Bill Sloan’s THE DARKEST SUMMER
I haven’t read any books on The Korean War before so I found this book fascinating. What intrigued me the most about it was the differences between the way the US approached and fought the Second World War in The Pacific to how they approached and fought the war in Korea. The US fought the Japanese in an ‘island hopping’ campaign, skipping main military and civilian targets and concentrated instead on smaller strategic targets. In Korea they had to fight a more urban war and cover much more ground. This meant that they had much more contact with civilians and refugees. There was also the beginnings of an over-confidence and over-reliance in new technologies and new tactics and you can see the beginnings of the mistakes that would be made later in Vietnam.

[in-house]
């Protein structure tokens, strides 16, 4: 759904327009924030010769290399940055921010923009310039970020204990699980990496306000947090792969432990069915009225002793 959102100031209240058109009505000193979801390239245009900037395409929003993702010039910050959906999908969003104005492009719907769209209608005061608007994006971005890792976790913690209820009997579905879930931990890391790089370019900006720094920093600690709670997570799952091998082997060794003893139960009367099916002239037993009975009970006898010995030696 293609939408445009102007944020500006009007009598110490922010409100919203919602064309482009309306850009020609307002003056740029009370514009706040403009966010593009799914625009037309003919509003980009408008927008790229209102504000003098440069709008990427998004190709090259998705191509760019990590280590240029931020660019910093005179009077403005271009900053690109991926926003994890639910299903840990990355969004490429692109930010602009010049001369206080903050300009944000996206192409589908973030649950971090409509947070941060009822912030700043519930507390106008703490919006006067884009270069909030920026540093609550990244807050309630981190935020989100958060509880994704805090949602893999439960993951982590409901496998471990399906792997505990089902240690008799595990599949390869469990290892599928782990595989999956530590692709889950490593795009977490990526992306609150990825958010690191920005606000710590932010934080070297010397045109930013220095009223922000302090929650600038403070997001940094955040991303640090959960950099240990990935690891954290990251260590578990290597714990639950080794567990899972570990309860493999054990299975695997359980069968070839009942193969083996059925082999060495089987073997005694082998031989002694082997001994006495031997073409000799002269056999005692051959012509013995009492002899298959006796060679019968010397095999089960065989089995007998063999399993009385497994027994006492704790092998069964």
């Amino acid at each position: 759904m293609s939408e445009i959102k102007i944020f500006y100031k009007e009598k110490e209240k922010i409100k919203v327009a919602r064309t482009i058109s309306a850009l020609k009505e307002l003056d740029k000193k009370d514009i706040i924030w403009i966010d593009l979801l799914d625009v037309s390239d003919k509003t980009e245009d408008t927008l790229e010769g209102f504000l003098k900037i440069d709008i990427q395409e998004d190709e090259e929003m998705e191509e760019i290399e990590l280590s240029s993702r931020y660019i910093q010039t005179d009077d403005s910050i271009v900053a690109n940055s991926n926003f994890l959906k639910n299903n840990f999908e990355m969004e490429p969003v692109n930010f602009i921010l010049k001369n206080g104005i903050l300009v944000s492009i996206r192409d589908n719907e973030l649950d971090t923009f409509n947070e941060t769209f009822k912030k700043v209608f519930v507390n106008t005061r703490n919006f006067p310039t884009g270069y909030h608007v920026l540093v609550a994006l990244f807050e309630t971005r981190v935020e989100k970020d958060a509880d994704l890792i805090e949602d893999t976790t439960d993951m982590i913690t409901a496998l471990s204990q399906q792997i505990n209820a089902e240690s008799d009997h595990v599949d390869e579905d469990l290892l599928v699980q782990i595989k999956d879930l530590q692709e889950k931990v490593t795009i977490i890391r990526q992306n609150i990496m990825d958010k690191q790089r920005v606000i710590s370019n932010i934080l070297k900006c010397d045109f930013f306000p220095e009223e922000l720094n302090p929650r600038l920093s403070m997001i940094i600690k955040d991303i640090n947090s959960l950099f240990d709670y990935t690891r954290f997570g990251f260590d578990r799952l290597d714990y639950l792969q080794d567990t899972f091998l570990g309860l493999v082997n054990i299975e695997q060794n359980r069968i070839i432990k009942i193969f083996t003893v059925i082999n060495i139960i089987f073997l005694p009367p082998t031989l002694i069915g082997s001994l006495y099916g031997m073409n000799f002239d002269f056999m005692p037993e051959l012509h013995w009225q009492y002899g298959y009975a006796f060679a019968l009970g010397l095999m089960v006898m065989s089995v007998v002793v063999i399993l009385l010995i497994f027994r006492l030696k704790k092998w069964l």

While not as engaging and personal as Stephen Ambrose’s BAND OF BROTHERS or a detailed study like Antony Beevor I still found Bill Sloan’s look at the progress of the US Marines from WW2 to Korea very interesting and compelling. I look forward to more books about the Marines, hopefully one on their involvement in Vietnam (especially after reading Karl Marlantes’ MATTERHORN).